IAN SNOWBALL – A Tribute to Keith Moon (There is No Substitute)
I was lucky enough to receive a promotional copy of this remarkable book on legendary drummer Keith Moon (The Who), and I must admit that I simply could not put it down once I started reading it. Appropriately entitled "A Tribute to Keith Moon (There is No Substitute)", this is not only a compelling and captivating account of what made Moon such an iconic drummer and musician, but also a fascinating portrayal of a man who inspired and influenced countless other musicians and fans all over the globe.
Compiled by Ian Snowball (and authorized by the Estate of Keith Moon and Keith’s daughter, Amanda De Wolf), this awesome piece of literature contains recollections and contributions from friends and family, band members and roadies, fans and devotees, and so on and so forth. All of them center on how important Moon was and is to them, albeit from different angles and for different reasons. Some knew Moon personally while others grew up listening to The Who, just to list a couple of examples, but they were all inspired or moved by him in one or more ways. The brilliant thing about the book is that it offers an intimate glimpse of who Moon was, but at the same time, it also provides one with a wide perspective on and understanding of how important Moon was to rock ‘n’ roll in general and how much of an impact he truly had on others. When it came to Moon, there was a method to the madness, if you will. In addition, I cannot even begin to describe how cool it is to read a book that focuses on Moon’s exceptional musical talent as opposed to all the sensationalist bullshit stories involving swimming pools and Rolls Royce cars not to mention cherry bombs and hotel room toilets. If you are interested in reading about his self-destructive lifestyle or crazy behavior, you should look elsewhere.
There were quite a few recollections that I found deeply moving, especially the ones that revealed just how generous, friendly, and intuitive Moon could be. I also loved the ones in which fellow musicians and fans elaborated on how Moon inspired them to take up the drums and turn their passion into a lifestyle. If I had to choose, I would say that the contributions from Kenney Jones (Small Faces, Faces, and The Who), Mick Avory (The Kinks), Carl Palmer (ELP), Richard Cole (the Who roadie and Led Zeppelin tour manager), and his old bandmate Pete Townsend (The Who), were the most thrilling and touching ones to read. On the other hand, there were a few weird entries toward the end of the book featuring so-called lifelong fans (who are only 14-15 years old!) describing how Moon and The Who changed their lives and pulled them out of depression and so on, but they add nothing to the overall story and perspective of the book. Luckily, there are only a few of those, so it is no biggie, to put it like that.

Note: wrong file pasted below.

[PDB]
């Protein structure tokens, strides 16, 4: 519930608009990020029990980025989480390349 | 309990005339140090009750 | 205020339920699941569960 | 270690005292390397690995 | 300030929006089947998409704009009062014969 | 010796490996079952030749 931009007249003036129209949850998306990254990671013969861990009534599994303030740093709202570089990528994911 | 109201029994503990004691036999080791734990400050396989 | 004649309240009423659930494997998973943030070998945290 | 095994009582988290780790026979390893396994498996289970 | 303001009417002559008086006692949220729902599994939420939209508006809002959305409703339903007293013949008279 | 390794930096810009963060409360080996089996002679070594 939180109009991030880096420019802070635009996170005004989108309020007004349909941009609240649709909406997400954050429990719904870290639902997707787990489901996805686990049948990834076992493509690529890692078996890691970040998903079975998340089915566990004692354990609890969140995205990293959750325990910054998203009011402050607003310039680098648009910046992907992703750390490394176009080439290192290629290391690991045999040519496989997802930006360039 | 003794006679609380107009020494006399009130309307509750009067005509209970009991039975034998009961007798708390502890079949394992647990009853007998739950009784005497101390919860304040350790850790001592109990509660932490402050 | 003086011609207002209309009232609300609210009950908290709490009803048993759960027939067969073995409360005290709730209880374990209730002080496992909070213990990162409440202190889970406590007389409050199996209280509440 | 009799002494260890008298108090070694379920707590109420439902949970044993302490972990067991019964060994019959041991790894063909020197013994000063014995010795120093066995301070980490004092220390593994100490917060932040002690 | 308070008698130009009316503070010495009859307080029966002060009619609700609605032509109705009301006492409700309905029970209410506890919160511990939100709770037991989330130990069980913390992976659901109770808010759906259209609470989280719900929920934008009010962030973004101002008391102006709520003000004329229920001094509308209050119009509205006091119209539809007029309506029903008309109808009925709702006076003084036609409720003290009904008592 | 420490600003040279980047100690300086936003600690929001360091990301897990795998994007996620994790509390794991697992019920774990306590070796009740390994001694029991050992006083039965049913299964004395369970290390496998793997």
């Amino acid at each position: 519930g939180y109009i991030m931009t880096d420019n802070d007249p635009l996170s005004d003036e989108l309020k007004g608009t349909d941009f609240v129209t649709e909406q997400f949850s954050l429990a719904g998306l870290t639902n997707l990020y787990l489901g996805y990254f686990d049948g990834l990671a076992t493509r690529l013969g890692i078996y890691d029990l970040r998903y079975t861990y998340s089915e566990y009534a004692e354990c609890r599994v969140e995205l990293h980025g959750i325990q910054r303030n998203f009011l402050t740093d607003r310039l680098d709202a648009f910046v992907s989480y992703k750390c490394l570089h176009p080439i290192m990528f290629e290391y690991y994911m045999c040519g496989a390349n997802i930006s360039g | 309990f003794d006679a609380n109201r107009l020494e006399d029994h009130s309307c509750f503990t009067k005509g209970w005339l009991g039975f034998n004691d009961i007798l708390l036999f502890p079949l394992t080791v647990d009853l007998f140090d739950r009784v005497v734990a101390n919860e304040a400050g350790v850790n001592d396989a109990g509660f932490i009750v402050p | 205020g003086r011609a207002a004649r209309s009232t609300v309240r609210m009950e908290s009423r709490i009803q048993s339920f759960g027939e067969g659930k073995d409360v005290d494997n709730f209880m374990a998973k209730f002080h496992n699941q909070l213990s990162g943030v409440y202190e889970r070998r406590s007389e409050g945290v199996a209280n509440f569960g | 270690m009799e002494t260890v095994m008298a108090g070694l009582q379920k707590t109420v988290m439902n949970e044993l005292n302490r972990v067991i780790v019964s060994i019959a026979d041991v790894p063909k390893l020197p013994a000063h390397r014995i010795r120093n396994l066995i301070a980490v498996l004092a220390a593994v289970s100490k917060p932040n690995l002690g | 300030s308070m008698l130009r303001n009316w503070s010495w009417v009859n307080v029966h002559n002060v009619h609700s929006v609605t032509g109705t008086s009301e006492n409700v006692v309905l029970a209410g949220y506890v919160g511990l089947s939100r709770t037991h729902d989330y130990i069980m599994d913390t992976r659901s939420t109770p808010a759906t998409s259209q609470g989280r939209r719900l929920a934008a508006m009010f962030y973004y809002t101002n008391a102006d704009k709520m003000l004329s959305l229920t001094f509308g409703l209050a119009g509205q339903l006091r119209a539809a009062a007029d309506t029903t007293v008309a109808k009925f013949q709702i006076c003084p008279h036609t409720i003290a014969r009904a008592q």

Did I mention that this tribute is filled with great photos, some of which are previously unseen? Well, it is. Some of those photos reveal a lot about the great man, which is to say that many of them underline and emphasize what is stated in the different essays. Heck, the book is well worth getting for the photographs alone – it is a photographic treasure trove, in other words. Simply stunning!
"A Tribute to Keith Moon (There is No Substitute)" is an excellent and most fitting tribute to an innovative and unique musician who completely changed and revolutionized modern drumming. He inspired and influenced legions of aspiring drummers and fans, and I have come across many hard rock and heavy metal drummers who cite him as a major influence on them. In many ways, that is what Moon ought to be remembered for. This book is the real deal, and the title says it all; there is no substitute for Keith Moon!